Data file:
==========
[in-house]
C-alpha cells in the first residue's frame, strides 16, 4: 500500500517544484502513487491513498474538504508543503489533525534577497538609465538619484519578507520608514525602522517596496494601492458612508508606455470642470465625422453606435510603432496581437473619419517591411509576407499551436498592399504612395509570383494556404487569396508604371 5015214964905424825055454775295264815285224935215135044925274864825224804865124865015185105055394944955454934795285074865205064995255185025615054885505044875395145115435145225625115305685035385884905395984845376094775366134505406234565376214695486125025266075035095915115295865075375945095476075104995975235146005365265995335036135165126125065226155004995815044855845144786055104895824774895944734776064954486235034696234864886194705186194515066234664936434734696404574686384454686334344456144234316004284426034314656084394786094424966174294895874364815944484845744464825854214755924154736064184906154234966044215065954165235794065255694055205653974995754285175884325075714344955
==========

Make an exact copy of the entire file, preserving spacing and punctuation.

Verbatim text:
[in-house]
C-alpha cells in the first residue's frame, strides 16, 4: 500500500517544484502513487491513498474538504508543503489533525534577497538609465538619484519578507520608514525602522517596496494601492458612508508606455470642470465625422453606435510603432496581437473619419517591411509576407499551436498592399504612395509570383494556404487569396508604371 5015214964905424825055454775295264815285224935215135044925274864825224804865124865015185105055394944955454934795285074865205064995255185025615054885505044875395145115435145225625115305685035385884905395984845376094775366134505406234565376214695486125025266075035095915115295865075375945095476075104995975235146005365265995335036135165126125065226155004995815044855845144786055104895824774895944734776064954486235034696234864886194705186194515066234664936434734696404574686384454686334344456144234316004284426034314656084394786094424966174294895874364815944484845744464825854214755924154736064184906154234966044215065954165235794065255694055205653974995754285175884325075714344955